On his birthday a few years before he died, Pap told me, “It’s a good thing, I guess. You celebrate your birthday, celebrate that you’re still here. But when you get to be my age, you don’t like to see these birthday’s come around so often.”
He was born in Wilmington, Delaware, 77 years ago today. He was the only member of his immediate family not born in Maryland; his father, Clay, had moved to Delaware recently in connection with his job on the Western Maryland Railroad. The family would move back soon enough, and Pap would grow up in and around Clear Spring, just as I would fifty years later.
That’s a clipping from the 1930 U.S. Federal Census. They misspelled my great-grandfather’s name as “Kay,” but that’s him at the top – Clay Upton Shives, head of the household. Below him is Mattie, my great-grandmother, who I would know as either Nan or Great Granny before she died in 1991. Clay would die two years before I was born, so I never knew him. Next is Gene, Pap’s older brother – Uncle Gene. Pap’s the last line: Donald L. Shives, only a few months old when the census was taken in the spring of 1930. His sister, my Aunt Janice, hadn’t been born yet.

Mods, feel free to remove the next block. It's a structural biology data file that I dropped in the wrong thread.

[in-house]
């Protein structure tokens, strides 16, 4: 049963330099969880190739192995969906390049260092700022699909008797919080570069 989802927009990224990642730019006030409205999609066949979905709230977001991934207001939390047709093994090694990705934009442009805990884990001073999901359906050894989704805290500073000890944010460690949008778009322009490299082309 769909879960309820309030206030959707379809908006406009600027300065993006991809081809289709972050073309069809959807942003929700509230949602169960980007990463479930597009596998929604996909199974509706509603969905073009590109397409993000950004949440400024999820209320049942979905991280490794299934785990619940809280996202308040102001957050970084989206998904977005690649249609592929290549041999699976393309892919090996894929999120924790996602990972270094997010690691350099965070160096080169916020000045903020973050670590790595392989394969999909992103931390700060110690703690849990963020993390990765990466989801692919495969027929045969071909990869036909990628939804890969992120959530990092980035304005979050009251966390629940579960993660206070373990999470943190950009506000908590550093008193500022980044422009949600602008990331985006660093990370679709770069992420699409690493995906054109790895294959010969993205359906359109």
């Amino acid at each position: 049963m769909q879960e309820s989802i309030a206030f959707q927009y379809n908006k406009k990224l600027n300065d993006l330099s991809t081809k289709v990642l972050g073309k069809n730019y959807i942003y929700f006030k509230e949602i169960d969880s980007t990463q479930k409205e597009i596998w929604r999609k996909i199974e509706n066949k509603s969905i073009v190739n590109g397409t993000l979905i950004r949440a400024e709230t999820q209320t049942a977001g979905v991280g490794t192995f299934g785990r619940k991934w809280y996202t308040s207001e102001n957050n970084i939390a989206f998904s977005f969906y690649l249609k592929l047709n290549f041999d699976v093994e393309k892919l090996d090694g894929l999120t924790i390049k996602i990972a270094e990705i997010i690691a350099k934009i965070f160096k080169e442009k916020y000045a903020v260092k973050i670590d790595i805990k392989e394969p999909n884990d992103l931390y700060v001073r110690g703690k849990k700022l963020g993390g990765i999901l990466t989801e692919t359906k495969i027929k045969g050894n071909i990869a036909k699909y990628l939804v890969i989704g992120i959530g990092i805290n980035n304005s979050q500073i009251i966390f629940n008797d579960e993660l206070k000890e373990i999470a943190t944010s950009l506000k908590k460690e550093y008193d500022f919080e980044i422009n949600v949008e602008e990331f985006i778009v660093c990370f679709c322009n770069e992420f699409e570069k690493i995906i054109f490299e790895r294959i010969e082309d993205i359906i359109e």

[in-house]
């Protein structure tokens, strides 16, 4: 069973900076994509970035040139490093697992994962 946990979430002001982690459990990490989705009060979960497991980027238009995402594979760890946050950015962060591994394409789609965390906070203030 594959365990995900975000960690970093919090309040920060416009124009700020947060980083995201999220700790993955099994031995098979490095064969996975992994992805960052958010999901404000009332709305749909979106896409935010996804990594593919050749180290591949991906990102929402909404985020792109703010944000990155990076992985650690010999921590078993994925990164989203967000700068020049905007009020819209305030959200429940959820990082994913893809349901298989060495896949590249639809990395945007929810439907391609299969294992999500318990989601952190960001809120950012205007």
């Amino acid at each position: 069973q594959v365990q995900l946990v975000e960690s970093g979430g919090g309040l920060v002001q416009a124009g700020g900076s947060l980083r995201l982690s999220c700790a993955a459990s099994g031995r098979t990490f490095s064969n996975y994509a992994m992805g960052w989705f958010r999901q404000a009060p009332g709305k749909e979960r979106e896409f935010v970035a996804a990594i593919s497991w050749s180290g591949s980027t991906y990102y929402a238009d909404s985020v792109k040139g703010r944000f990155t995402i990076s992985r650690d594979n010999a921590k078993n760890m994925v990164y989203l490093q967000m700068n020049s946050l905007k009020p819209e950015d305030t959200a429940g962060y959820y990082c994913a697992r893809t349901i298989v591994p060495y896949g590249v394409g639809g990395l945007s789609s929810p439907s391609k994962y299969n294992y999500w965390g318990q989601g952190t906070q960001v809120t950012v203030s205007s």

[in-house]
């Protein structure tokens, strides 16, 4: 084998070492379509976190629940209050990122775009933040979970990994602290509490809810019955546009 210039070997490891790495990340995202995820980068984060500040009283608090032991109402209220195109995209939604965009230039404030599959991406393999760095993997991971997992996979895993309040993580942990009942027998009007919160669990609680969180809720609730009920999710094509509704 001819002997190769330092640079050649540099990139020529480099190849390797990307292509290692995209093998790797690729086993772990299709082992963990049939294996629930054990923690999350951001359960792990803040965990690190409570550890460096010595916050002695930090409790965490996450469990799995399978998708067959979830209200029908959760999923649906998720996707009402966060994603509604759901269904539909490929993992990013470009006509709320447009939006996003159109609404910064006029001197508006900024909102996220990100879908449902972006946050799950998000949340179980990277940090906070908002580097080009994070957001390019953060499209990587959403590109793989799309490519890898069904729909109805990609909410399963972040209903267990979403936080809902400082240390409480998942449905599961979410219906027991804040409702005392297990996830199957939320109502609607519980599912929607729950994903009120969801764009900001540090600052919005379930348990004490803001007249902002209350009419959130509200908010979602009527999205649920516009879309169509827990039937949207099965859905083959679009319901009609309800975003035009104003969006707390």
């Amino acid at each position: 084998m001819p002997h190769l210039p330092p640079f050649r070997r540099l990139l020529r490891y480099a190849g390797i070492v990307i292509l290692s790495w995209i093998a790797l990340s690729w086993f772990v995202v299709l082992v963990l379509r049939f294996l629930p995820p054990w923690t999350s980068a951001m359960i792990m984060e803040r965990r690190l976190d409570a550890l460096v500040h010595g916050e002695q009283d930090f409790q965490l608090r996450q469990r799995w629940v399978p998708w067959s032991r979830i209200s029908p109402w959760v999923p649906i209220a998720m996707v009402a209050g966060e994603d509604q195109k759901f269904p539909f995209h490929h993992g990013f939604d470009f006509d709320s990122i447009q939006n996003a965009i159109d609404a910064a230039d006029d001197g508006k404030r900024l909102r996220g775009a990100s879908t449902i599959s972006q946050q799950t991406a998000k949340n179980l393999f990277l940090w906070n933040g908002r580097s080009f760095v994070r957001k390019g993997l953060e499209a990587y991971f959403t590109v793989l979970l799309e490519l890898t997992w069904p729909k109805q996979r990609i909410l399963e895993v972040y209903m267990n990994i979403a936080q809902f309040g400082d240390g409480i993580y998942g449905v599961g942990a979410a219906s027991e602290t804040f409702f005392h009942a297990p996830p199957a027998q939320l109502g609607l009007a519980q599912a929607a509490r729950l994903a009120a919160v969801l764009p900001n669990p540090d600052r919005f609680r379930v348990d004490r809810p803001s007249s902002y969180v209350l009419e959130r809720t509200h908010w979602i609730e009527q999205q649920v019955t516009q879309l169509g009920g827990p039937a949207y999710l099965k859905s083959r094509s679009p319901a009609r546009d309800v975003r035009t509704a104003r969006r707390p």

He was born sixty days into the Great Depression, exactly two months after Black Tuesday. Three weeks earlier, on December 3, President Hoover addressed Congress with the good news that the worst of the stock market crash was over, and the economy was now in recovery. Sergio Leone, Audrey Hepburn, June Carter, Anne Frank, Yasser Arafat, Martin Luther King Jr., and Gordon Solie were all born that year, but as far as I can tell, no one of note on December 29. No one else of note, I should say. Pap gets today all to himself.